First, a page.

A split-second before Andrew Franks was about to make the longest and most important field goal of his career, a thought crossed his mind that had little to do with hitting the sweet spot or aiming between the uprights.
No, the thing Franks was thinking was an expletive.
As he drew his leg back to hit his 55-yard try against Buffalo, Franks looked down at the ball holder Matt Darr had aligned for him and immediately knew something was amiss. The ball wasn’t one of the designated ‘K’ balls specifically prepared for kickers during NFL games, but rather a rougher, newer-feeling ball used by quarterbacks.
Players know the difference, kickers certainly know the difference and officials know the difference, but the problem was the final seconds were ticking away and the Dolphins were out of timeouts.
It was either kick the wrong ball or lose.
“It’s one of those things where you just see it, it’s like, ‘Awesome!’ ” Franks facetiously said Thursday. “The odds were already not in our favor. This is getting better and better. At this point, you’re just like, ‘All right. Let’s just hit a clean ball and see what happens.’ You never know how those things are going to fly.”
Franks has hit quarterback balls in practice. But in a game?
“First time for everything,” he said.
Quarterbacks prefer their footballs to have a rougher feel for a better grip. Kickers like a smoother surface for distance and accuracy, so those balls are roughed up for a few minutes before each kickoff by equipment personnel.
“It really is different,” said Darren Rizzi, the special teams coordinator and assistant head coach. “I know it may sound kind of crazy to the normal fan, but the ‘K’ ball and the quarterback ball, if I brought the two of them up here, you could distinctly tell the difference.”
That wasn’t the only element piling onto the degree of difficulty of Franks’ kick, which forced overtime and led to the 34-31 victory. The Dolphins were out of timeouts, so they had to rush the field-goal unit onto the field. The Dolphins practice that in their “Geronimo” drill on Saturdays.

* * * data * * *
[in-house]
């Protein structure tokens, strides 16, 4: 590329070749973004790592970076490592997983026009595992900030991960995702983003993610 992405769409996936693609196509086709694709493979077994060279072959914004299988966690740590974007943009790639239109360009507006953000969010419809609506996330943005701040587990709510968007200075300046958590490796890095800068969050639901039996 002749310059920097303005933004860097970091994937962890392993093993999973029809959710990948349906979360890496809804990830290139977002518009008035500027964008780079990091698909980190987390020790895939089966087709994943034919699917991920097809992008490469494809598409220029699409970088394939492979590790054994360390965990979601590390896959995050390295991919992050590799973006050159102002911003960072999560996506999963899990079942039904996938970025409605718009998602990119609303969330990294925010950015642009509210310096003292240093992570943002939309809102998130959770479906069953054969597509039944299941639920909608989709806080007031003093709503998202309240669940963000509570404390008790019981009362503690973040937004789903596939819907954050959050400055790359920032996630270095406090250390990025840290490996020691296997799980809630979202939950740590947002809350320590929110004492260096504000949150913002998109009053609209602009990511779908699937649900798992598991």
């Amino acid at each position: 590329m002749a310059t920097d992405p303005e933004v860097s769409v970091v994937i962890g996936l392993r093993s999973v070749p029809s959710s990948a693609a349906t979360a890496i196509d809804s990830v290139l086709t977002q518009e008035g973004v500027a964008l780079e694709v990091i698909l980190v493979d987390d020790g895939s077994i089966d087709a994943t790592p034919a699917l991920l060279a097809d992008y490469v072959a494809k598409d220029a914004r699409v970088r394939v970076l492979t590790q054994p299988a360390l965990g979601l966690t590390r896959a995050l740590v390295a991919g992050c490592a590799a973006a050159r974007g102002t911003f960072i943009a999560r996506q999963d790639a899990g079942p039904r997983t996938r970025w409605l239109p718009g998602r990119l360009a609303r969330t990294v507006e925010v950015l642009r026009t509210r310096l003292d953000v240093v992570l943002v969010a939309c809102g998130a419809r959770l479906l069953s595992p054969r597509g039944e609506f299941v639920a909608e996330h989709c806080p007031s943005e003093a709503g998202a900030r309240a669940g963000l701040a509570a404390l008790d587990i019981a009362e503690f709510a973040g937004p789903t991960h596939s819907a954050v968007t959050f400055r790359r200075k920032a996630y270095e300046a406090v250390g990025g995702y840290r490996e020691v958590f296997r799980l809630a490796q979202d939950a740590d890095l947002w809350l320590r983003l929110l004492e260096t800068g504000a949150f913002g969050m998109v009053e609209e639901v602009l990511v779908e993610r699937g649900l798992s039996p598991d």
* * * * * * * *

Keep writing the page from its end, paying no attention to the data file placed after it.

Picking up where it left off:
“Sometimes the players look at me like I’m crazy,” Rizzi said.
Rizzi called it “the biggest play of the game” and a confidence-builder for Franks, adding that every kicker needs such confidence boosts. Although Franks had never made one that far in a game, Rizzi said leg strength is one of his best attributes.
Still, Rizzi added, “I think all of us, if we sat here a week ago and said a 55-yarder in Buffalo in December with six seconds left, what are the percentages of making that kick for any kicker? Not Andrew Franks, but league-wide, that’s a big spot, a big kick and a tough, tough kick. So credit to him.”
In the end, both Franks and his coach could smile about the situation.
For his part, Franks doubts he’s going to switch to kicking quarterback balls fulltime.
“I wouldn’t recommend it, but you never know,” he joked. “Maybe that’s the key — the key to success right there. Who knows?”
And Rizzi caught himself just in time as he was getting into the technical aspects of the K ball. This is, after all, the week the Dolphins are playing the Patriots of Deflategate fame.
“It can be a little slicker,” he was saying about the quarterback balls. “I don’t even want to get into the PSI thing. I’m not touching that one.”
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